I’m really enjoying things such as L’etranger on here at the moment. I like them because they are told in the first person and therefore don’t use a tonne of passé simple or literary writing but still tell a fantastic story.
Similarly, Les trois mousquetaires is boring me to tears because the language seems so archaic.
Can anyone recommend any books, of any level, which mainly use the ‘spoken’ tenses rather than the literary ones? Or books with lots of dialogue?
La vie devant soi
Voyage au bout de la nuit
L’écume des jours
Try to focus on books written in the 20th century.
La vie devant soi and Voyage au bout de la nuit are truly great books.
Also, if you like L’Etranger, you must read La Peste by the same author.
Thank you for the suggestions. Any more are welcome!
“Zazie dans le métro”? Ça fait longtemps que je l’ai lu, mais j’ai bien aimé et c’est écrit en “néo-français”, alors je ne crois pas qu’il y ait beaucoup de formes littéraires. Par contre, il faut s’habituer à l’argot et à l’orthographe “créative”. En tout cas, je crois que c’est bien la peine de le lire.
Tu sais peut-être des auteurs qui écrire en ‘parlé’ français?
If you read books with a lot of dialog, you will get exposed to various different tenses during the read, since characters themselves don’t use passe simple. Passe sample itself used to throw me off, but once you get used to it being relegated to the narration itself, it just becomes another part of the language, I wouldn’t worry too much about it.
But i don’t like to read passé simple, it makes the content boring to me. I can recognise and understand it when it’s being used, but i don’t like material that contains it.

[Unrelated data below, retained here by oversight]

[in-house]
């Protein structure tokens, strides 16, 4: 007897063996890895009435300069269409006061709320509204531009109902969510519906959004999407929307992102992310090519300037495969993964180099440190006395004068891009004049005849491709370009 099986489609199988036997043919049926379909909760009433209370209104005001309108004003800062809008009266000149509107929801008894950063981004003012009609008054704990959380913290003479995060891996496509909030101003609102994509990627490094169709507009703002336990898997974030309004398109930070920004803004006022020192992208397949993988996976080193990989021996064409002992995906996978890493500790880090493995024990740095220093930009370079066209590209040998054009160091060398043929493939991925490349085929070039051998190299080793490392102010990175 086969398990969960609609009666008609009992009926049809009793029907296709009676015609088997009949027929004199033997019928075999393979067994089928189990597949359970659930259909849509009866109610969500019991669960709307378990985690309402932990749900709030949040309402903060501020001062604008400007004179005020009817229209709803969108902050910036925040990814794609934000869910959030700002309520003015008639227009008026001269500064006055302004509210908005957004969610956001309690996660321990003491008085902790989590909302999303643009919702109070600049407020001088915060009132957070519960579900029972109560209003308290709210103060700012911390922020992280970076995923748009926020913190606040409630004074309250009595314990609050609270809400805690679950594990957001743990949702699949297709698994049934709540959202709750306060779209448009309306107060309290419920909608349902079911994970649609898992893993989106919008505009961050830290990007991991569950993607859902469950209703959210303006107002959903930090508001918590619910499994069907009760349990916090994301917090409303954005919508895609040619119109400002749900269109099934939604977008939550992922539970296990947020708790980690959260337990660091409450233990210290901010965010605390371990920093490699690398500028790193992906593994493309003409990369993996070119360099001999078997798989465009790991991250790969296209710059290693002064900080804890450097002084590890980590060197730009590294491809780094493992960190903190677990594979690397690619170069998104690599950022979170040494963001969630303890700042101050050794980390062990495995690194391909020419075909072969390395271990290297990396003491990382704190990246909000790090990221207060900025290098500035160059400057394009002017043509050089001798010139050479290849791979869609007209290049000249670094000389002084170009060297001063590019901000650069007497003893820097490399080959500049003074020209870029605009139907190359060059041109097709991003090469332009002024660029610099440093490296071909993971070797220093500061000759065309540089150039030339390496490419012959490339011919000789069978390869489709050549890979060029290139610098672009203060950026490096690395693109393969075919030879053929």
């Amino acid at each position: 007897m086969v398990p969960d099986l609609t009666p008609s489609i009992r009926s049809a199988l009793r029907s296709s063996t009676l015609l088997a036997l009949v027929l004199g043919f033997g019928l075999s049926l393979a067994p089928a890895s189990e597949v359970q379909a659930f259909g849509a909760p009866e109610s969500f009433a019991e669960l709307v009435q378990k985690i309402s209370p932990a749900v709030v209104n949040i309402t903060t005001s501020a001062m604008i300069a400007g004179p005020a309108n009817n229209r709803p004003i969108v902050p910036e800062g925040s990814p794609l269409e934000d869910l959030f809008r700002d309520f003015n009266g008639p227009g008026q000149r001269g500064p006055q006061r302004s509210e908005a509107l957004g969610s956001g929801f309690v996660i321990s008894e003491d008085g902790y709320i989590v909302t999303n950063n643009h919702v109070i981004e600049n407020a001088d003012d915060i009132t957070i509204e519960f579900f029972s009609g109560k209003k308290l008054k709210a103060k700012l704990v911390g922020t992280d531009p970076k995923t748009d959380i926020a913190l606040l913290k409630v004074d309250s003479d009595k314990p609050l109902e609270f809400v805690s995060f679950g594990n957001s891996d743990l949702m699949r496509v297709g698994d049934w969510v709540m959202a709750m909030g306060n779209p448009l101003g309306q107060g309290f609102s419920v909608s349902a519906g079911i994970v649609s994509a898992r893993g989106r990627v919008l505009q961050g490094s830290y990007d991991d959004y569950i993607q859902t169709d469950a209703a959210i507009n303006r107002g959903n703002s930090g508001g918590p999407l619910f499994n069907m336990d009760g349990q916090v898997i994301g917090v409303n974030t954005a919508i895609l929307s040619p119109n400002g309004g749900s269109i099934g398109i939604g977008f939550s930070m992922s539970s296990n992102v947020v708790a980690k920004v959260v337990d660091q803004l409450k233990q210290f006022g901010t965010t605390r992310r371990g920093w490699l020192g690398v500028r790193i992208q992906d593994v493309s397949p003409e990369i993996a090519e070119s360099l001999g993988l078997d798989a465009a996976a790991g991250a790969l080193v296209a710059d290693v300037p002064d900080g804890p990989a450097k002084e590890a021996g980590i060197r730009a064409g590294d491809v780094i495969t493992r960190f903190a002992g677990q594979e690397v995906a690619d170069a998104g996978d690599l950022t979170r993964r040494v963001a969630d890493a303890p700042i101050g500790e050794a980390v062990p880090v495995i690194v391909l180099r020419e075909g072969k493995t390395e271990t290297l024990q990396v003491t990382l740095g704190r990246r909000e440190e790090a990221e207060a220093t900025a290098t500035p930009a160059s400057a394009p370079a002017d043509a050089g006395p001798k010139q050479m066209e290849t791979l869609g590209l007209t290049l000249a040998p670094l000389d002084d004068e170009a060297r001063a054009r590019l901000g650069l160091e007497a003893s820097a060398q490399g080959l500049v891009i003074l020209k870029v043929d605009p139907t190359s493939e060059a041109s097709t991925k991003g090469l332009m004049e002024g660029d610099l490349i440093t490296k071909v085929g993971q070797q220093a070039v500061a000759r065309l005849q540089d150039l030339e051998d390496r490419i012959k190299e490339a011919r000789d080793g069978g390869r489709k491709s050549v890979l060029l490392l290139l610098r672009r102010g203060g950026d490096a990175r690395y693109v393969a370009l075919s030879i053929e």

Le petit Nicolas (René Goscinny and Jean-Jacques Sempé) is written in the spoken tenses only, no passé simple.
Can you supply the author’s names? I’ve found multiple books when searching for each of these titles.
La vie devant soi - Romain Gary
Voyage au bout de la nuit - Louis-Ferdinand Céline
L’écume des jours - Boris Vian
I love L’Ecume des jours, it’s very poetic, a bit strange too. I don’t know whether everybody would like its tone but I find it just great.
Super, I love poetic and strange! I’ll start with that one!
When you’ve finished it let me know what you thought about it!
For what it’s worth, French is not the only language that uses a rarely spoken verb tense for written narrative. Other languages do similar things. In all cases this is part of the intricacies of that particular language. All French books I’ve ever read have used passé simple, from classics to modern day thrillers. I’ve grown to enjoy it as part of the way this particular language communicates.
I just don’t like it. I don’t like the way the words look as stupid as that sounds. I don’t like the odd conjugations compared to the spoken tenses.
Obviously all books probably have a couple of words of passé simple but there are plenty of books that have very very few words of that tense in them.
I think it boils down to my interest though. In English, i prefer reading mainly non-fiction or simply written fiction with good plot lines (like Palahniuk).
To me, i listen and read in French with a view to eventually being able to speak it. And learning to comprehend real life French is much more important to me than being able to read literary French so passé simple is largely a waste of my time. Which is limited since my son was born!
I watched the movie last night and now I’m not so sure I want to read the book!
I didn’t even know there was a movie. I saw the reviews and they’re not so good. I’d be curious to know how they could make a movie from that book. All its interest lies in its poesy, its metaphors, its darkening atmosphere and the fact that you try to picture all this in your head, not in the story itself.